Latest Lungs News
"Although more research is needed to investigate strategies to address compliance and enforcement issues, implementing smoke-free multi-unit housing policies in affordable housing may be a promising step toward eliminating tobacco-related disparities," the researchers wrote.
The residents were surveyed one month before and six months after the smoke-free policies were implemented. Those policies led to a 20 percent reduction in nonsmokers' indoor exposure to secondhand smoke, but there was no decrease in exposure to outdoor secondhand smoke, the researchers found.
At properties with only indoor smoking bans, there was actually an increase in outdoor secondhand smoke exposure, according to study authors John Kingsbury and Dawn Reckinger, of the Minnesota Department of Health.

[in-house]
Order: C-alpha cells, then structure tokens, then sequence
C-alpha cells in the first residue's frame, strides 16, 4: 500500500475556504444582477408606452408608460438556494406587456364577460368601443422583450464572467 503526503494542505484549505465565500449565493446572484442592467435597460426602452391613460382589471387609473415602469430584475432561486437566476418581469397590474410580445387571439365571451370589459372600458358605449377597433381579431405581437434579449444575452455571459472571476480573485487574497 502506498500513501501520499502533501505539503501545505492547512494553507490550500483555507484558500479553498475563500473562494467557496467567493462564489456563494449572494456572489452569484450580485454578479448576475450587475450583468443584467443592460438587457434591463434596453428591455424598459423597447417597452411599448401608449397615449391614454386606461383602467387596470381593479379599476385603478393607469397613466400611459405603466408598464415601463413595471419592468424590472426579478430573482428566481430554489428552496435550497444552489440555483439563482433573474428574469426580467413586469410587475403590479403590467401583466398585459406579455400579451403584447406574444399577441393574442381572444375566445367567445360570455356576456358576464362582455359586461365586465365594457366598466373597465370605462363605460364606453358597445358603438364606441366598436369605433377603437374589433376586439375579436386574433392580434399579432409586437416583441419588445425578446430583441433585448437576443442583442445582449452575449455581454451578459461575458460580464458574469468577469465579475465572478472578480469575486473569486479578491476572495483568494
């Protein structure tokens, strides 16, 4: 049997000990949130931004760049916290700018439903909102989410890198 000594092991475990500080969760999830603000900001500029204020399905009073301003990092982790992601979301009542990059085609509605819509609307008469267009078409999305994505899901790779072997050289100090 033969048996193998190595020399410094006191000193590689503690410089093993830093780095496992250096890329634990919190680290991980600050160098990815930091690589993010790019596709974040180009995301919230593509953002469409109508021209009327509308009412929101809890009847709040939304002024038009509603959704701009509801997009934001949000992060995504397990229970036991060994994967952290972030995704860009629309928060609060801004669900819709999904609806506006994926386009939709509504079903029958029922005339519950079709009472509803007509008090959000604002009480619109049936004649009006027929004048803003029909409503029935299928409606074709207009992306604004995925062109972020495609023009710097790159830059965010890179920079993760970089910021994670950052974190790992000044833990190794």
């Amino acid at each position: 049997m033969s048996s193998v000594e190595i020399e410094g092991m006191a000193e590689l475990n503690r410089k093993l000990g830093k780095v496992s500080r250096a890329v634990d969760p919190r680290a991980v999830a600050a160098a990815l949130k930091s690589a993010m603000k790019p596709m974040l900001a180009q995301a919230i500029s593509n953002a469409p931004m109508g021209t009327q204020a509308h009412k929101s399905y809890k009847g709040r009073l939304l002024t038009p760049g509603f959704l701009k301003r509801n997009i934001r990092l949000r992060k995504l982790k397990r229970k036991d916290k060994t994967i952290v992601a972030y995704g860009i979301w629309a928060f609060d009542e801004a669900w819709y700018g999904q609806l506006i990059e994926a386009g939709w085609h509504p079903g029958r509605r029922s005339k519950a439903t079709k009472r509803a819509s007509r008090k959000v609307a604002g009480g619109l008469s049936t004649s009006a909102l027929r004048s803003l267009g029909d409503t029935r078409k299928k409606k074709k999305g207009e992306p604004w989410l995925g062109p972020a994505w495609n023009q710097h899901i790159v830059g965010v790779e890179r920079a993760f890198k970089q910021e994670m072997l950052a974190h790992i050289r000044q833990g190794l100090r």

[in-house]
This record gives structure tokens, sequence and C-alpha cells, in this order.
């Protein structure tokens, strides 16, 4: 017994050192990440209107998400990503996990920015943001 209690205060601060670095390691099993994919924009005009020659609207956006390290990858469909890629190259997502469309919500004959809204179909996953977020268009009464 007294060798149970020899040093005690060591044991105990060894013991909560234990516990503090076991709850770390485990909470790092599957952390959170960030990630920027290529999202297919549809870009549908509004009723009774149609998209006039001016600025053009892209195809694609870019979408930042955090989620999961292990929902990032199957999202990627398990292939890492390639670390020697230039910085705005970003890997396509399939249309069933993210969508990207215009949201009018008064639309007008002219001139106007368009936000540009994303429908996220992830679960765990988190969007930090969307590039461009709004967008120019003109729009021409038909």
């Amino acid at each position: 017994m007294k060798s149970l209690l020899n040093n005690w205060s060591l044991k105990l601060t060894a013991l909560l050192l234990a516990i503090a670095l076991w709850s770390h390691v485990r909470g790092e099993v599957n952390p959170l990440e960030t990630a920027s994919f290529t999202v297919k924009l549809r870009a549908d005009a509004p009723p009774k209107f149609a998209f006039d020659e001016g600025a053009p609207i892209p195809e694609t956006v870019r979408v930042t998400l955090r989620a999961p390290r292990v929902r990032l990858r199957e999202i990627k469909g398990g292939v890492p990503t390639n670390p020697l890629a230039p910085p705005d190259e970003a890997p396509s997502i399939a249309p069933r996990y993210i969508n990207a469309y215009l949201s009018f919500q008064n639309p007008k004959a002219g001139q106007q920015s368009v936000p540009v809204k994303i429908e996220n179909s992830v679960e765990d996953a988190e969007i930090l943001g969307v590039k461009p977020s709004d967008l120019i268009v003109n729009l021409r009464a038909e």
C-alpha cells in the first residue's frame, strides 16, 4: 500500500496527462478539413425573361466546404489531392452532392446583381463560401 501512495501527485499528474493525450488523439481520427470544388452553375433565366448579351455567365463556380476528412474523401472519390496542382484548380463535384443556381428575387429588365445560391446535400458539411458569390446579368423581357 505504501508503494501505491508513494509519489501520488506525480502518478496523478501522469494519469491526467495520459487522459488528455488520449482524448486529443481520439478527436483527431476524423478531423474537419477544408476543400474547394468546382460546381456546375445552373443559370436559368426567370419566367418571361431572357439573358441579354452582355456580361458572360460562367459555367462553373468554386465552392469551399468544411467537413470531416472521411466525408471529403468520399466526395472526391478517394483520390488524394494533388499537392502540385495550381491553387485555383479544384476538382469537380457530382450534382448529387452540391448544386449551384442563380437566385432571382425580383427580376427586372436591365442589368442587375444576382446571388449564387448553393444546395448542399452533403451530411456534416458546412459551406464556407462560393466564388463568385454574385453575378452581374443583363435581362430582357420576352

The report was published Aug. 18 in the journal Preventing Chronic Disease.
After the smoke-free policies were put in place, 77 percent of residents who smoked said they reduced the amount they smoked and another 5 percent said they had quit, the authors noted in a journal news release.
-- Robert Preidt
Copyright © 2016 HealthDay. All rights reserved.